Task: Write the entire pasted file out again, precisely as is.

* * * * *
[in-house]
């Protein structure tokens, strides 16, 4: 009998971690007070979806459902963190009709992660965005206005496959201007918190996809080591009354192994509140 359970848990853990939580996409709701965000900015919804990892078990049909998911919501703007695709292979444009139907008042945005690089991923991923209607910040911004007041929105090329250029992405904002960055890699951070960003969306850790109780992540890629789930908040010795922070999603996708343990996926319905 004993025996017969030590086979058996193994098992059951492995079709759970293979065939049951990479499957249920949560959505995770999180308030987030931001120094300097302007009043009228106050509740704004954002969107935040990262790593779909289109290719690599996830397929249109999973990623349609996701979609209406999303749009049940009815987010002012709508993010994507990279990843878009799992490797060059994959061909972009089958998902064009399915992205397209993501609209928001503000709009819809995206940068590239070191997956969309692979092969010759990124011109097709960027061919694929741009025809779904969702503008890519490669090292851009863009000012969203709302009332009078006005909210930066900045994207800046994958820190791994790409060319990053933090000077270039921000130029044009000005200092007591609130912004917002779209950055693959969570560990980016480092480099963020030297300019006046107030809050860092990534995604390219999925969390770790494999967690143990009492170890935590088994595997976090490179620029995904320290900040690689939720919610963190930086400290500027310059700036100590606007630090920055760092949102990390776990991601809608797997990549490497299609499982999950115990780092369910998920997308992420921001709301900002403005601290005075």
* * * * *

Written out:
[in-house]
């Protein structure tokens, strides 16, 4: 009998971690007070979806459902963190009709992660965005206005496959201007918190996809080591009354192994509140 359970848990853990939580996409709701965000900015919804990892078990049909998911919501703007695709292979444009139907008042945005690089991923991923209607910040911004007041929105090329250029992405904002960055890699951070960003969306850790109780992540890629789930908040010795922070999603996708343990996926319905 004993025996017969030590086979058996193994098992059951492995079709759970293979065939049951990479499957249920949560959505995770999180308030987030931001120094300097302007009043009228106050509740704004954002969107935040990262790593779909289109290719690599996830397929249109999973990623349609996701979609209406999303749009049940009815987010002012709508993010994507990279990843878009799992490797060059994959061909972009089958998902064009399915992205397209993501609209928001503000709009819809995206940068590239070191997956969309692979092969010759990124011109097709960027061919694929741009025809779904969702503008890519490669090292851009863009000012969203709302009332009078006005909210930066900045994207800046994958820190791994790409060319990053933090000077270039921000130029044009000005200092007591609130912004917002779209950055693959969570560990980016480092480099963020030297300019006046107030809050860092990534995604390219999925969390770790494999967690143990009492170890935590088994595997976090490179620029995904320290900040690689939720919610963190930086400290500027310059700036100590606007630090920055760092949102990390776990991601809608797997990549490497299609499982999950115990780092369910998920997308992420921001709301900002403005601290005075």